Mumps usually begins with two days of discomfort and an increasing temperature.

The body temperature may rise to 40oC and the swelling can feel oppressive and sore. The earlobes stick out and the child’s face eventually looks very swollen. The child experiences pain when opening their mouth. In mild cases the swelling may only last three to four days, but it can go on for a week or more.

Mumps diagnosis

Usually the doctor makes the diagnosis based on the symptoms. Your GP on suspecting the diagnosis will notify your local health protection unit (HPU). The HPU will arrange for a sample of the patient’s saliva to be tested to confirm or rule out the diagnosis.

Mumps potential complications

Although the swollen parotid glands and high temperature caused by mumps may be unpleasant, the most serious repercussions involve possible infection of other organs:

  • Mumps and orchitis

In 20 to 30 per cent of the cases of adult men with mumps, the disease infects the testicles (orchitis) causing swelling, pain, soreness and a higher temperature. This often occurs about a week after the disease has broken out, and is a serious infection that may cause sterility.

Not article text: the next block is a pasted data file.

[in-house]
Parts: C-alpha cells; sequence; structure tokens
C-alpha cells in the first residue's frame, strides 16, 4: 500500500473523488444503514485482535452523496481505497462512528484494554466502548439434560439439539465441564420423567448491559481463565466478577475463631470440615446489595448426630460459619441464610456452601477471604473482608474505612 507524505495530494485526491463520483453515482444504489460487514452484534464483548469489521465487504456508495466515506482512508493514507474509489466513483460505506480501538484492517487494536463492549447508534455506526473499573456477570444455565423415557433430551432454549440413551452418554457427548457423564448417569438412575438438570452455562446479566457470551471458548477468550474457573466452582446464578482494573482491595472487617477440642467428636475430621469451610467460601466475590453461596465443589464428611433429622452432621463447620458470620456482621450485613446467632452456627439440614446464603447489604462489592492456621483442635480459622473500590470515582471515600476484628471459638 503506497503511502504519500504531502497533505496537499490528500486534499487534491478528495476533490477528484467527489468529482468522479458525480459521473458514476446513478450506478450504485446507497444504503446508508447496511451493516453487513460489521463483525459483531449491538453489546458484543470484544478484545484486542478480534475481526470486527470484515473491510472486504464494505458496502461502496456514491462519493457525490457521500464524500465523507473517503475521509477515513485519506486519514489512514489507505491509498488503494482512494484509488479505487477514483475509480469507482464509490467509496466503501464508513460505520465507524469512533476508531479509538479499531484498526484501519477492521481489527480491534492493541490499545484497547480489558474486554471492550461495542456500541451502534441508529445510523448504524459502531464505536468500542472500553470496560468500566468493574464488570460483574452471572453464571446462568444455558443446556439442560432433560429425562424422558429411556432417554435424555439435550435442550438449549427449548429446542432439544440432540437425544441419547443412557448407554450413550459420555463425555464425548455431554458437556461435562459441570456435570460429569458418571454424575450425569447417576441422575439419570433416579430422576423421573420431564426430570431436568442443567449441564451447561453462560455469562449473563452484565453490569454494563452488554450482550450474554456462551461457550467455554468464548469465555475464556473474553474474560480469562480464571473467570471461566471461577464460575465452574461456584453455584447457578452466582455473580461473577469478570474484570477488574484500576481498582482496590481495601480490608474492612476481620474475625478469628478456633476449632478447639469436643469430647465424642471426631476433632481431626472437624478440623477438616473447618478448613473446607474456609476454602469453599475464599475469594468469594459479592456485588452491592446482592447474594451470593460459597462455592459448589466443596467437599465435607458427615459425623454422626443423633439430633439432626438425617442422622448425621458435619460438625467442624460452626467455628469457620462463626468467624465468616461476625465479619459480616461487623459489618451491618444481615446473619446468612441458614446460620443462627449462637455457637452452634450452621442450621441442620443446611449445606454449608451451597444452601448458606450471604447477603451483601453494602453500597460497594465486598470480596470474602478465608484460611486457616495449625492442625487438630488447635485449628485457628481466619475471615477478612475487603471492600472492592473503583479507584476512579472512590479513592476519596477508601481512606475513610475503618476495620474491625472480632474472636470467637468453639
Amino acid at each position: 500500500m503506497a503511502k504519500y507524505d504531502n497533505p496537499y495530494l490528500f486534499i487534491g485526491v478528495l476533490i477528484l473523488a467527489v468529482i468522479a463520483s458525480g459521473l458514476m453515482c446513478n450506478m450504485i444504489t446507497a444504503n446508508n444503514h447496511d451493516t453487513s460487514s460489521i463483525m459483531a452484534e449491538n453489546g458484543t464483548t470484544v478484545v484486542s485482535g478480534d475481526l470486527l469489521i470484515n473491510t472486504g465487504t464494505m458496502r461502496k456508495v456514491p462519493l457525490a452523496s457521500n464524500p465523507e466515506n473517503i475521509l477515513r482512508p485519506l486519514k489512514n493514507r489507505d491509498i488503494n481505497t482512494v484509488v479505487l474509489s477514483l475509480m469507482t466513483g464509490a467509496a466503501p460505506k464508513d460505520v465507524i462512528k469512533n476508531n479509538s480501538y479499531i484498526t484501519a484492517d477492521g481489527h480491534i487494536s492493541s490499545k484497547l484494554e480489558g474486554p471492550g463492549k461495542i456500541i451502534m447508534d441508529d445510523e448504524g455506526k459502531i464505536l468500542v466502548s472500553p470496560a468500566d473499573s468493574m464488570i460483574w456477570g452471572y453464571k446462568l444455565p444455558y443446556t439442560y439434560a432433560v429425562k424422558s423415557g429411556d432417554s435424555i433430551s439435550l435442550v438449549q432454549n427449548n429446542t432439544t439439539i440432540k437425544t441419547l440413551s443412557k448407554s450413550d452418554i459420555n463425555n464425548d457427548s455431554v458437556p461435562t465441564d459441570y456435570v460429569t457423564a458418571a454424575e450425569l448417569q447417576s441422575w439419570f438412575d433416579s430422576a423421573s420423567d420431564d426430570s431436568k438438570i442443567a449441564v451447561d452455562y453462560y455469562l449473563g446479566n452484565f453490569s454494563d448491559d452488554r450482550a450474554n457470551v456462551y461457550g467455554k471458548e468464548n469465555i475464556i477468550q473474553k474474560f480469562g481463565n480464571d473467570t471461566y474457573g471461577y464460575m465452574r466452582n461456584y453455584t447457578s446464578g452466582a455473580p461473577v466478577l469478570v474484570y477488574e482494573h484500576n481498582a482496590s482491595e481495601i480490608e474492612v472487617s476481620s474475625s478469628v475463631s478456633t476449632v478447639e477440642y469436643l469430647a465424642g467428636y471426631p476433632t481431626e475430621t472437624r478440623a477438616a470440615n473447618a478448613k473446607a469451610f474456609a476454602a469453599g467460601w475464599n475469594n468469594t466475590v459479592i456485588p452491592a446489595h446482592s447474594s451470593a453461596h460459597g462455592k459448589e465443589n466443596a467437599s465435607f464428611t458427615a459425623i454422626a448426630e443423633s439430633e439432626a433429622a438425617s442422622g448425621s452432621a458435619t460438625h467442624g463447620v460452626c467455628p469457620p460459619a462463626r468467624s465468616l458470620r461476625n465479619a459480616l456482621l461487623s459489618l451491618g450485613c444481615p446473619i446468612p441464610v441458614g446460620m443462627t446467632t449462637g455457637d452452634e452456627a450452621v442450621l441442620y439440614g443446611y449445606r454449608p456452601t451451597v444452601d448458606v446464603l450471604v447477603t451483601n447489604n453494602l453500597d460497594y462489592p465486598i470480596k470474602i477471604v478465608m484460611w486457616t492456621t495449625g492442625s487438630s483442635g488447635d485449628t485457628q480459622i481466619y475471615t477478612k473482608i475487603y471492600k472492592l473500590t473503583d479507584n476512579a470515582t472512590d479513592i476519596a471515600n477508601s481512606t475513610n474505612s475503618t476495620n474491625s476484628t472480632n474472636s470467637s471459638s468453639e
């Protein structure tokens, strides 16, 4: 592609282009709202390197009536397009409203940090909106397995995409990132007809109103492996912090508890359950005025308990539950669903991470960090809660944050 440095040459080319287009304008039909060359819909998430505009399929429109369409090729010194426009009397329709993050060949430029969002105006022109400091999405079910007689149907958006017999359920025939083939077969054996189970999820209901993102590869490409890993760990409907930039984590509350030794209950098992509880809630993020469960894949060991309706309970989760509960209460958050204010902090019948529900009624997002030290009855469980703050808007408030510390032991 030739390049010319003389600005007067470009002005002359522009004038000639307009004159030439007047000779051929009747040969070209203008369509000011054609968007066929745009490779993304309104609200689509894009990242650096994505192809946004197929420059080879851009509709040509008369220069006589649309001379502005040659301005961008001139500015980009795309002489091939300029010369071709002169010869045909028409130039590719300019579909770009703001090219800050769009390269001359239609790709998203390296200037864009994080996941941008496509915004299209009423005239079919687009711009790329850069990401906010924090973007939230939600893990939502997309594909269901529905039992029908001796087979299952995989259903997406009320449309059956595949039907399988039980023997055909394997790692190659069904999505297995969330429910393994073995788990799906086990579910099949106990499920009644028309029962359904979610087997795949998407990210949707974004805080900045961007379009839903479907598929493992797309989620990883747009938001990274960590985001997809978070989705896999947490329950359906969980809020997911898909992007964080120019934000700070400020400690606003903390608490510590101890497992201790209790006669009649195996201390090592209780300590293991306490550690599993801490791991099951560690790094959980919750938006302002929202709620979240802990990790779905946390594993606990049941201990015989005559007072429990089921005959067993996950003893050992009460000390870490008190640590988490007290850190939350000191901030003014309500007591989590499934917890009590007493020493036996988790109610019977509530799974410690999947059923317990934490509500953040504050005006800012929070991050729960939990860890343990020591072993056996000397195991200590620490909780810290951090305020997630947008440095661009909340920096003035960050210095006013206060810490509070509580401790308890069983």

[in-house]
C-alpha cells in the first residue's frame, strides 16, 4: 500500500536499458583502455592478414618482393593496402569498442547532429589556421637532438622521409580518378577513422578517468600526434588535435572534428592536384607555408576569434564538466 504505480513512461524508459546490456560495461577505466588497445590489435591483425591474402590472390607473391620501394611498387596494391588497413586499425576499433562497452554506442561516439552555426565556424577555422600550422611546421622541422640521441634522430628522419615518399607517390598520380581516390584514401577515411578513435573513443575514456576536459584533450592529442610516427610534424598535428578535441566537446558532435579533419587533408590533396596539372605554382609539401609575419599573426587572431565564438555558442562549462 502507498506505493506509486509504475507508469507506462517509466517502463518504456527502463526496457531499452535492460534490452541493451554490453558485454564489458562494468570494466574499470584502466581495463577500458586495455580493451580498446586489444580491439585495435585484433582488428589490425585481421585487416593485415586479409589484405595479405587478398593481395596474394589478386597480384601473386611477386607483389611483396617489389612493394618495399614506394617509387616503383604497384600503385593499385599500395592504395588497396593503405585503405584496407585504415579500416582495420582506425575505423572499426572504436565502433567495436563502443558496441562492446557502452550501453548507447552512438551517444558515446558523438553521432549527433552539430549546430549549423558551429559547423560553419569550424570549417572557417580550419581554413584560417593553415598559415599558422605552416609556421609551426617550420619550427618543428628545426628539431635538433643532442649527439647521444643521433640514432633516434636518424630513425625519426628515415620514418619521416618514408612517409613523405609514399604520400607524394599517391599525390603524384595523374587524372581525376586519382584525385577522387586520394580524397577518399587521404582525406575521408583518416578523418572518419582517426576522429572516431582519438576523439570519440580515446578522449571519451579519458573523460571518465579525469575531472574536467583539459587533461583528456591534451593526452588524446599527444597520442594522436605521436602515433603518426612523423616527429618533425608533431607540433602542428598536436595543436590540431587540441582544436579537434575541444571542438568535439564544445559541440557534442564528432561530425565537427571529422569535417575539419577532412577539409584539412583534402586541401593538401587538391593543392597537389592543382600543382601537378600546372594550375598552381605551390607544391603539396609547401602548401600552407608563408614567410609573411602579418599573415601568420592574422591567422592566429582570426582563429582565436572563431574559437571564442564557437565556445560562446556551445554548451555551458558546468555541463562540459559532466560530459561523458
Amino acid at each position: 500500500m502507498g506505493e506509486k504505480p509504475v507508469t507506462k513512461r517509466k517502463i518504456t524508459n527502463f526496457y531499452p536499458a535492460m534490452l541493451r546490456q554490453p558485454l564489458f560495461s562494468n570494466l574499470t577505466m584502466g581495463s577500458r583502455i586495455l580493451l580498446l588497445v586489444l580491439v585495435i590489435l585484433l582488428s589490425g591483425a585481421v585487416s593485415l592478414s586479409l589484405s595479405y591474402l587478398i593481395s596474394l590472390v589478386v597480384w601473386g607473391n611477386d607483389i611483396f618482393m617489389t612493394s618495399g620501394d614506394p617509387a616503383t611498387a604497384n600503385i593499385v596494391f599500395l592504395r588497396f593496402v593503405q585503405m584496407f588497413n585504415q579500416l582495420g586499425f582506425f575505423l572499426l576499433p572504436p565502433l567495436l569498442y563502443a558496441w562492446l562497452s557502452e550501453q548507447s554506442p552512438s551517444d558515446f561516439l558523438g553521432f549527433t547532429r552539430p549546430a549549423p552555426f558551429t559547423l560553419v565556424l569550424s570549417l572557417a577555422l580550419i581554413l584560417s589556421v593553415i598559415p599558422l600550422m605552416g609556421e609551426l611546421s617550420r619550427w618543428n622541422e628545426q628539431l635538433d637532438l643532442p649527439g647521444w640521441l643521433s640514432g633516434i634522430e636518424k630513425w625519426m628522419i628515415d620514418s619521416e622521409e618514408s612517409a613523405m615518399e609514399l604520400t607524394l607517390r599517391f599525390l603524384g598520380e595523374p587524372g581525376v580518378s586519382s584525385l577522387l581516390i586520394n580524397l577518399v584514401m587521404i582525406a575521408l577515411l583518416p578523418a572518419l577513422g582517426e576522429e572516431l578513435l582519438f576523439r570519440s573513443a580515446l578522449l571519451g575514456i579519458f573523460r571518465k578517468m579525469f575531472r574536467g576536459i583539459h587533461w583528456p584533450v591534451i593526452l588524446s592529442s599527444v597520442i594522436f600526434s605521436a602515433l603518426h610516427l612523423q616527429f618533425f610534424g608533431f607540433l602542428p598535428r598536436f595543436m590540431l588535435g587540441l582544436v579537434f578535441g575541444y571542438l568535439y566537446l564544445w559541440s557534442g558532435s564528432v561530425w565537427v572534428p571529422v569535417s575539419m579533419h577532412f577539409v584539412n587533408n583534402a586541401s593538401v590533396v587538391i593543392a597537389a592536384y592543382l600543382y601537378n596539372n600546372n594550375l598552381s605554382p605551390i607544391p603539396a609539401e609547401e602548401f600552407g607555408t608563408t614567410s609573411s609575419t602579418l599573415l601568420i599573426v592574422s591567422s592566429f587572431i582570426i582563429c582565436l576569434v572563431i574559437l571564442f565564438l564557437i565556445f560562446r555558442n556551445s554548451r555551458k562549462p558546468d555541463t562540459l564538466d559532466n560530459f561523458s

However, among the few sexually mature men who contract mumps, only half get orchitis. Of these patients, only 10 per cent are affected in both testicles, and even then it does not necessarily cause sterility. If sterility occurs, there is still a chance that fertility may return.

Among the few sexually mature men who contract mumps, only half get orchitis.

Boys who have not reached puberty and are not sexually mature rarely get this kind of inflammation of the testicles. The risk of women contracting oophoritis – inflammation of the ovaries – is even smaller than inflammation of the testicles in men. However, should this happen, it has no effect on fertility. Inflammation of the pancreas (pancreatitis) is a recognised but uncommon complication.

  • Mumps and meningitis

A less rare complication of mumps is meningitis, which may appear 3 to 10 days after the onset of mumps.

This is an inflammation of the membranes of the brain or spinal cord. Meningitis is a serious disease, but in connection with mumps it is usually mild. However, it still requires close attention and special care of the patient. The symptoms of mumps-meningitis are: